Remove the ribs from the packaging and rinse them well under cold water.
Trim away any excess clumps and lumps of fat.
Get hold of the thick skin on the bone side of the beef ribs with a paper towel and pull it clean off. This is not easy so just do the best you can. These things get easier with practice.
You will notice that I placed the ribs into large foil pans for the prep work. This is to contain the mess.
I normally use mustard for a sticky base before adding the rub but I decided to use my barbecue sauce (Purchase formula here | Purchase bottled sauce) as a base on half of them.
After the fact I can tell you that there was something just a little more special and more flavorful with the ones that used the sauce instead of mustard.
It worked like a charm in mixing with the rub and creating a beautiful paste on the ribs.
Apply the sauce/mustard first then sprinkle about ¼ cup of Jeff's original rub (Purchase formula here | Purchase bottled rub) on top and work it into the top and sides of the ribs with your hands.
This is the mustard as a base with the original rub.
And this is Jeff's barbecue sauce as a base with my original rub (Purchase formula here | Purchase bottled rub).. the awesome smell of the rub and sauce on the ribs was intoxicating and at this point, I couldn't wait until the beef back ribs were finished cooking!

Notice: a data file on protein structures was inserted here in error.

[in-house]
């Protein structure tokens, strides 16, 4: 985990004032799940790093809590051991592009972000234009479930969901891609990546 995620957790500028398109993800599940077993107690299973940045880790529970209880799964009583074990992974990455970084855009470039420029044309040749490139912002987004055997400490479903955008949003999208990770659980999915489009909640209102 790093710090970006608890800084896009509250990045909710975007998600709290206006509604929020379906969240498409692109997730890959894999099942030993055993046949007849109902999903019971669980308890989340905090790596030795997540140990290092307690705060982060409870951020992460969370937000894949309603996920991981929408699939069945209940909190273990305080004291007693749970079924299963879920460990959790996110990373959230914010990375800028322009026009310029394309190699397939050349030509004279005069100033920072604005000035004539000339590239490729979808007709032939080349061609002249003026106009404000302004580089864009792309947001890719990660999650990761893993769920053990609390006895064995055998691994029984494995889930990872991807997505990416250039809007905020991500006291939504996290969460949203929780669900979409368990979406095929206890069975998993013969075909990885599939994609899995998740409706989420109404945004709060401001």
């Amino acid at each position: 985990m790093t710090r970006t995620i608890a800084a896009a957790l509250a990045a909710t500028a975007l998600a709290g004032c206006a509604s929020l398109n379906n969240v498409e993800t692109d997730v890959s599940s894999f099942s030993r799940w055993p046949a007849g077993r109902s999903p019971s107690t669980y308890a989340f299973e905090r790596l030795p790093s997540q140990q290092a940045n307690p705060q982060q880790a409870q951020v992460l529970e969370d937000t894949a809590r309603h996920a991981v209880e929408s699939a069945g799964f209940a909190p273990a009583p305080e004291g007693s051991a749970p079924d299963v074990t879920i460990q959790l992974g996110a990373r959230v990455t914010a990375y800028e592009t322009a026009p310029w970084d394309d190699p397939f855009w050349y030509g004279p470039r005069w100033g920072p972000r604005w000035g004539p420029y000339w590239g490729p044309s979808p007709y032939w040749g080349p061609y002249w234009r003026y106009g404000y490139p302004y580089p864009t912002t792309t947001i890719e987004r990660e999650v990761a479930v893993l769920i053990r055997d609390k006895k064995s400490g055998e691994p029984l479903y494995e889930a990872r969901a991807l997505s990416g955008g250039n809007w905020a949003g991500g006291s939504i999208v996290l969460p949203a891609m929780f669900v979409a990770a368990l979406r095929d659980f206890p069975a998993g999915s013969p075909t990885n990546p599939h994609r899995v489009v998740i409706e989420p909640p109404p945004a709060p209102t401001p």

When you're done, set the ribs aside and go get the smoker ready.
Set up your smoker for cooking at about 225-240°F using indirect heat.
I used an equal mix of cherry and oak but you can use any good smoking wood that you have available.
If your smoker has a water pan, fill it up with water to keep the air inside the smoker nice and humid thereby reducing the drying effect of heated air.
Once the smoker is ready to go, place the ribs directly on the smoker grate or you can use the Weber Grill pan or Bradley Racks to make it easy to move them to and from the smoker.
This version of smoked beef back ribs will take about 4-5 hours depending on the thickness and how much connective tissue there is. I usually check for tenderness and don't necessarily go by the meat temperature on these but these read in at about 180°F when they reached the tenderness that I wanted.
I recommend checking them after a couple of hours at 225-240°F and see where you are.
Once they are finished, place them back in the pan with a piece of foil placed loosely over the top or you can just lay them on a cutting board with foil loosely tented over the top.
Let them rest for about 10 minutes then slice them up and go to town on them bad boys!